Nanotransistor boosts sensitivity of gene sequencer

December 22, 2011 | Source: IEEE Spectrum

Nanopore sequencing (Credit: Ping Xie and Charles M. Lieber/Harvard University)

Researchers dream of being able to sequence anybody’s genome for less than US $1000, ushering in a new age of personalized medicine where treatments can be tailored to a patient’s particular genetic makeup. One of the candidate technologies to achieve that dream is ”nanopore sequencing,” and Harvard researchers say they’ve taken a big step toward making the technology work.

In nanopore sequencing, an electric field pulls ions in the water and strands of DNA through a minuscule protein hole or a hole in a solid-state membrane. Because the pore is not much wider than the DNA strand, when a strand passes through the amount of ionic current is altered. Each of the four nucleic acids can be identified by its distinct effect on the current.

But the current in question is very small, measured in picoamps and the DNA passes through the pore at such a rapid clip that electronics have a difficult time distinguishing such a small signal in so short a time.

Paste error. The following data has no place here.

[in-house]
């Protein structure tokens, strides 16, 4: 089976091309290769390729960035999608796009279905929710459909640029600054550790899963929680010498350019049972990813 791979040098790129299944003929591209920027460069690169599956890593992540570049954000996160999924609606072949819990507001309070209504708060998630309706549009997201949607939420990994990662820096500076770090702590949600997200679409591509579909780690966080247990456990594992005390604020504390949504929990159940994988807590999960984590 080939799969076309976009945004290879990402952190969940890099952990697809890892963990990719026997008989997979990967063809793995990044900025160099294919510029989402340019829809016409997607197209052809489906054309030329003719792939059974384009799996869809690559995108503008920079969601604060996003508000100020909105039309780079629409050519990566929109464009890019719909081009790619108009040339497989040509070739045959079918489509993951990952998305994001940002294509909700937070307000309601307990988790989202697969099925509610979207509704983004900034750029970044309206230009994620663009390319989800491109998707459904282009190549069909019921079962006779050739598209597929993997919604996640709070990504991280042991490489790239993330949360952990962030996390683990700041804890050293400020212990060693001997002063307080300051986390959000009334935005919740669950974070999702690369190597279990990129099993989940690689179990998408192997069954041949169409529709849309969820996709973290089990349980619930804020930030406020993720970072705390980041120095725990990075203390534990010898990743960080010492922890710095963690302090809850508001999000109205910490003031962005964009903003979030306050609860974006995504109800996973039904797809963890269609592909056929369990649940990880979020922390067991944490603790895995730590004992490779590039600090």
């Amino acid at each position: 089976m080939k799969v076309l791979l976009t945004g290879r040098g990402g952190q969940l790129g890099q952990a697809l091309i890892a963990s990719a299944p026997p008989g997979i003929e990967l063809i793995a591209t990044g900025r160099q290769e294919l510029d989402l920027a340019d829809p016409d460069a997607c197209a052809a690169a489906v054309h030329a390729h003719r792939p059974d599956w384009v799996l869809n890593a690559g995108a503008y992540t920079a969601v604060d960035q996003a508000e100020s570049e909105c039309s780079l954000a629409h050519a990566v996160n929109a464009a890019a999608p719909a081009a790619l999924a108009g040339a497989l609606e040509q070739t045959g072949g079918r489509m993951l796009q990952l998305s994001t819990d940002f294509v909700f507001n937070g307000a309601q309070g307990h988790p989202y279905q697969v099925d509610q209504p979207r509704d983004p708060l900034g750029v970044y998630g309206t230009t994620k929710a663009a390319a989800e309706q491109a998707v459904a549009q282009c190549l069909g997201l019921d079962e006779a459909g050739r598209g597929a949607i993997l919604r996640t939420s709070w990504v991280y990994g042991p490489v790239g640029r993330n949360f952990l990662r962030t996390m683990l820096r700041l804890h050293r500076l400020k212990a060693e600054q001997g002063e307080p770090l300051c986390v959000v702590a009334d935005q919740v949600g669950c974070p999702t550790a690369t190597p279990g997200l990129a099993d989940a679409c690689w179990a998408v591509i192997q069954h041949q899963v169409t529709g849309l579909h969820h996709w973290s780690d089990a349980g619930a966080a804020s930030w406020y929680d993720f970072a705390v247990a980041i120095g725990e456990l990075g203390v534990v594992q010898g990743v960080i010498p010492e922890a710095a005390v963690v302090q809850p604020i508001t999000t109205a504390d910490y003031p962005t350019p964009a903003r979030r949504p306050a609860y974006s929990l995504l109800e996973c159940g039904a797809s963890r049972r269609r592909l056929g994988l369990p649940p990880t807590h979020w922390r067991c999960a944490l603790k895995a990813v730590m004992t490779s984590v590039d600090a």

The Harvard team, part of chemistry professor Charles Lieber’s laboratory, took a different path: boosting the signal. Their device consists of a chip that holds a field-effect transistor built from silicon nanowire and placed on a membrane made of silicon nitride. The pore is a small hole through both the nanowire and the membrane.

Instead of measuring a change in current caused by a passing bit of DNA, the chip measures the conductance of the nanowire transistor near the nanopore, which is proportional to the current and voltage. Ping Xie, a postdoctoral researcher in Lieber’s lab, says other nanopore systems have to measure a current signal from tens of picoamps to a few nanoamps. ”Now we can measure tens of nanoamps to hundreds of nanoamps,” he says.

Where other nanopore systems operate at a rate of 10 to 100 kilohertz — not fast enough for DNA moving through the pore at roughly 1 million chemical units, or bases, per second — Xie says the Harvard version should in principle operate at a few gigahertz, far faster than the DNA moves.

Ref.: Ping Xie et al., Local electrical potential detection of DNA by nanowire–nanopore sensors, Nature Nanotechnology, 2011 [doi: 10.1038/nnano.2011.217]